– Calves as Christmas Presents? –
– A Quick Fertility Lesson-
Merry Christmas from the Coos!
Farm Visits Update
COVID, what can I say? It is still here, it is still dangerous, and it isn’t going away. We are anxious for the availability of a vaccine and will certainly be taking it as soon as possible so we can feel safer. Meantime, as long as guests will wear masks and maintain distance for our protection, we are open for visitors. We will also don our masks and maintain our 6 ft. for your safety.
Calves as Christmas Presents?
CALVES ARE SOOOO MUCH FUN, but they are not Christmas presents! Repeat: Highland calves are NOT Christmas presents!
They are not minis, they grow up to be big cows. Highlands are smaller at birth and grow slowly, but they grow into 800-1800 pound cows or bulls. They also make a lot of poo – an adult cow produces 50-80 pounds of poo every day.
They need hay, minerals, water that is not frozen, other cows to live with, good fencing, 2 acres of pasture each or supplemental hay, attention and so on. If you don’t have all that… please don’t get a calf.
They are expensive to keep. Just like puppies that are so exciting to get as Christmas gifts, the new wears off. It is so sad to see the neglected state of cute little calves that were purchased by people who do not know how to care for cattle. Instead, arrange a visit to a Highland farm for that special person that loves baby calves.
This year has been our best calving year yet! With at least 6 more (possibly 8) to go before the end of the season, we have an even mix of beautiful calves… 8 bulls, and 8 heifers.
We were blessed with 6 from Fergus, 7 from Magic, and 3 from Ferrell. That gave us a rainbow of colors. Here are a few of the pasture snaps:
Quick Fertility Lesson
It is the beginning of breeding season for those fall calves for next year! I’ve heard several stories about disappointing calving in a season where few or no calves are born.
Reasons vary, but are often because the bulls were not fertility checked by a vet before they were put in with the cows. Some think this is an unnecessary expense, but what is the cost of a year without calves? Sadly, I know of people who were aware that the bull they had was infertile and instead of harvesting, they passed it on to someone who is just getting started and didn’t know to have.
Even proven bulls can develop problems that will lead to infertility. Caught early, many problems can often be corrected.
Here are just a few of the more common problems that can cause low pregnancy rates in your cows:
1. The weather, Too hot? Heat stress can cause infertility. — Provide shade and running water, or just simply wait until the weather cools off. Too cold? A bull can suffer scrotal frostbite which causes inflammation and decreases sperm production.
Don’t expect a good conception rate if the temps are below zero at night and don’t reach above freezing during the day. Provide shelter, wind breaks, hay for bedding so he doesn’t just lie on frozen ground, and just wait till it warms up a bit.
2. Nutrition. Grass fed is the goal of many, but the most common pasture grass is Fescue which can cause the fertility rate to drop in both bulls and cows. We are told to help by adding clover to the pastures. The cows may love that, but too many legumes can cause mild bloat that will decrease fertility as well. We do our breeding in January – April and feed high quality grass hay that has been tested for a protein rate of 15%+. Also, minerals are an important supplement. Check with your local extension agent for the best mineral supplement in your area. It will vary with the seasons.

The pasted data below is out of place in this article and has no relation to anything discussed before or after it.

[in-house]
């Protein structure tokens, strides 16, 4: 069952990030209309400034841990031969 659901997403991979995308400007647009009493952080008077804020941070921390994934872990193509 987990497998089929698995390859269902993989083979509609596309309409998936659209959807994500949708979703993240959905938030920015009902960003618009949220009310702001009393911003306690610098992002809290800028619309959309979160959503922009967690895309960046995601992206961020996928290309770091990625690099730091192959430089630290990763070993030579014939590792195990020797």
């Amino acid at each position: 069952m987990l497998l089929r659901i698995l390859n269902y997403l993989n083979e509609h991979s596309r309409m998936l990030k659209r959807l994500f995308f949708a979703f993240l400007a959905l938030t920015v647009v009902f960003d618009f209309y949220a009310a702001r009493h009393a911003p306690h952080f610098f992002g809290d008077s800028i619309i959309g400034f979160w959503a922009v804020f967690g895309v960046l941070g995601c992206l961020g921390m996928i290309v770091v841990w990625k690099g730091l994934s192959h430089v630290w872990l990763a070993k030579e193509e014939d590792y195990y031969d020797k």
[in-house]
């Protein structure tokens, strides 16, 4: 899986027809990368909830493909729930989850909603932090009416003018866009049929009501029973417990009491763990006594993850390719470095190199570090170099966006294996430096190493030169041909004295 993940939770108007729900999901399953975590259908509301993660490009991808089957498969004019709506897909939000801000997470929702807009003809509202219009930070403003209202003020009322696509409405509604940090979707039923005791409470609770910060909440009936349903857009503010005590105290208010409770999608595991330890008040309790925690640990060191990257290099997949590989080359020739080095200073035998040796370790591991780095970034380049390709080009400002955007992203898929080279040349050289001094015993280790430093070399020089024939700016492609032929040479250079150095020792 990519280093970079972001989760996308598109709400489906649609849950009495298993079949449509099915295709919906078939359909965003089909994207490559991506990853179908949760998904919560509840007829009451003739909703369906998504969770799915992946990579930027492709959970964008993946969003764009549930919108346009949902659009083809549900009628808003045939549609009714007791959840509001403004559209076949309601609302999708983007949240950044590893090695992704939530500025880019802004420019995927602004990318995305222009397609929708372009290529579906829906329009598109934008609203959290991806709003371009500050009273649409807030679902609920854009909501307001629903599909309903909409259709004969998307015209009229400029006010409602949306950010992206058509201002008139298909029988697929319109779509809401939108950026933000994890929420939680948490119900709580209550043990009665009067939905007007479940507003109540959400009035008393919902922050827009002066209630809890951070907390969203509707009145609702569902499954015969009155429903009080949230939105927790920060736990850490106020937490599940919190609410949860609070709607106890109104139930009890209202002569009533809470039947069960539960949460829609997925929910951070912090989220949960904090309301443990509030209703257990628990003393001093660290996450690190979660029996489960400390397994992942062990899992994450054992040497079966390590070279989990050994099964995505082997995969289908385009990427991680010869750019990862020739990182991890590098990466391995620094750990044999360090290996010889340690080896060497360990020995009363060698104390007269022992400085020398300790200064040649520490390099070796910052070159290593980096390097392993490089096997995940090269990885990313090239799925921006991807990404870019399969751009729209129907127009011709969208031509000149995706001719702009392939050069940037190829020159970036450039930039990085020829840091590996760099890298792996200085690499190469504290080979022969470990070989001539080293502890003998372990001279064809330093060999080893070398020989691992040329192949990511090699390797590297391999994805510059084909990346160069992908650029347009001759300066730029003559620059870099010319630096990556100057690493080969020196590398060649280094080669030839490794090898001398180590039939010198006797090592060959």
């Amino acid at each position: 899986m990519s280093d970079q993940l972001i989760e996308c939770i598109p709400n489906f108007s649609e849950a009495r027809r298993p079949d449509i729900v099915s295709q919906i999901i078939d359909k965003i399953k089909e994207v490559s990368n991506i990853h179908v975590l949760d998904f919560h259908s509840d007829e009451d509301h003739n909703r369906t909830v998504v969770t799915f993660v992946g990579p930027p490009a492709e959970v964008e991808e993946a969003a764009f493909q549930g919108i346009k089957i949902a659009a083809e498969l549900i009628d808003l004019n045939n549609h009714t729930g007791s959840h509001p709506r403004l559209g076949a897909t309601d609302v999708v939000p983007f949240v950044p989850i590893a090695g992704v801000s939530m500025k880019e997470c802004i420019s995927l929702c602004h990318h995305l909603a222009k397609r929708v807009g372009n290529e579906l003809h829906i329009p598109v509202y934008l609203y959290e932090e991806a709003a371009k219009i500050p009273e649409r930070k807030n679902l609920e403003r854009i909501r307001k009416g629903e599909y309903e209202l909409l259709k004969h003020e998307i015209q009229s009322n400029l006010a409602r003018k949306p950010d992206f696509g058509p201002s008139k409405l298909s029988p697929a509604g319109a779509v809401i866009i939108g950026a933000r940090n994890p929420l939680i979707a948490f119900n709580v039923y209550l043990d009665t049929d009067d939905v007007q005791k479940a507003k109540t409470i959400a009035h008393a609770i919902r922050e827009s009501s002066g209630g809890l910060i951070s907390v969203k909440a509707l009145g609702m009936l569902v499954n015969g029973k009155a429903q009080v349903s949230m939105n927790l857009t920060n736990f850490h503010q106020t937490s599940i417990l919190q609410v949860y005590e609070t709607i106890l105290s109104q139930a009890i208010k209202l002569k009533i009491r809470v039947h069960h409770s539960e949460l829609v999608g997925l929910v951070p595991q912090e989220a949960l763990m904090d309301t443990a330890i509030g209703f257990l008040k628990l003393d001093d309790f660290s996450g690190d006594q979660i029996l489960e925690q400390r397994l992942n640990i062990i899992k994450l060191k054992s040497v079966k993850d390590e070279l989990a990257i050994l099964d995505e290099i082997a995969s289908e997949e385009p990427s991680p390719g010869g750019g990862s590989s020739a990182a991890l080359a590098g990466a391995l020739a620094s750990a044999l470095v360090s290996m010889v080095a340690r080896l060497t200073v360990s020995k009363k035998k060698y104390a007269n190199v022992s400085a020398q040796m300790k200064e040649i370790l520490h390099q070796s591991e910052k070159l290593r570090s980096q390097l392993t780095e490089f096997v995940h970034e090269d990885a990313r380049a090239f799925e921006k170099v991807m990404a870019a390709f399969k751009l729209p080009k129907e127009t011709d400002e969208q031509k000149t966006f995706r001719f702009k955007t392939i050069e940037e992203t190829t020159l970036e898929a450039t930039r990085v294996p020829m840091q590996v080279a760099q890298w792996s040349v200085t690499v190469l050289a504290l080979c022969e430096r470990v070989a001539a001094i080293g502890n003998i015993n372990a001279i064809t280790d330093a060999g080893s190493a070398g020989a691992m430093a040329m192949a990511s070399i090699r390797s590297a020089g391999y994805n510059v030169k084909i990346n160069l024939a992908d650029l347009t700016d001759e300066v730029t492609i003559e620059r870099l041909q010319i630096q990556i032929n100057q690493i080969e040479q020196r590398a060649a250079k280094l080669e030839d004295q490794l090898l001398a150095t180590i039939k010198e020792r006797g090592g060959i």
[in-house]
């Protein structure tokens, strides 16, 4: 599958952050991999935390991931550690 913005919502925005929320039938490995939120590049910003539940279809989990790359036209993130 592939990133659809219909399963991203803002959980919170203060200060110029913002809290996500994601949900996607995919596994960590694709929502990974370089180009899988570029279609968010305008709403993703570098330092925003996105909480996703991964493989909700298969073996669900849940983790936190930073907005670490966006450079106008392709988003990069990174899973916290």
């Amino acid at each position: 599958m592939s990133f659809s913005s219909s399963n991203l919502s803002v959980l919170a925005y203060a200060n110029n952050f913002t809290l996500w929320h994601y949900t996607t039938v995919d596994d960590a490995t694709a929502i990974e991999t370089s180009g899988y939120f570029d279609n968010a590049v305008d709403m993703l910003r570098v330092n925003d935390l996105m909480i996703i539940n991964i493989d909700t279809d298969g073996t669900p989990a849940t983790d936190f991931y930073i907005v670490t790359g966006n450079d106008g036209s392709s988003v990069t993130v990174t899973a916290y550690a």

3. Another common problem, but easy fix for Highlands is a penile hair ring. If you have your bull(s) vet checked before putting them in for breeding, specifically ask that they check for this. Bulls with hair rings that go undetected can be ruined permanently. Paula Walker was kind enough to share a photo of a small hair ring she discovered on one of her bulls. Caught early, the ring can be removed with no lasting effect. They can be smaller and tighter, however, and cause permanent damage if not detected. So, crawl down under those boys and check if you aren’t taking them to the vet for a fertility evaluation! For additional information, visit this site.
4. Lameness. If a bull’s back feet hurt, he is not likely to be inclined to put all his weight on them to mount a cow. If a cow’s feet hurt, she likely will not accept the added weight of a bull mounting her. Monitor their movements. You can tell if hips, knees or feet are sore. Probably the most common reason to harvest an older cow is bad hips. Cows get arthritis as they age. With Highlands, even older cows, (12-15 +) produce great cuts of meat. Roasts and steaks are still good. The secret to good, tender beef from an older cow is 30-45 days hanging.
5. Finally, diseases. There are a few really nasty STD’s among the bovine population. Two of the most common are: trichomoniasis and BVD (Bovine Viral Diarrhea) Before purchasing a bull, be sure to ask for a negative Trich test. Most responsible auctions now require BVD tests for all cows, but even if you buy from a reputable breeder, it is a good idea to quarantine cows and have a BVD test on them before adding them to your herd.
Heather wants me to remind you to stay safe out there! Wear your mask, wash your hands, don’t touch your face, decontaminate everything you buy before taking it into your home. Unfortunately, this isn’t over yet. Praying that the arrival of the first vaccines, we will begin to win the war against this horrid virus.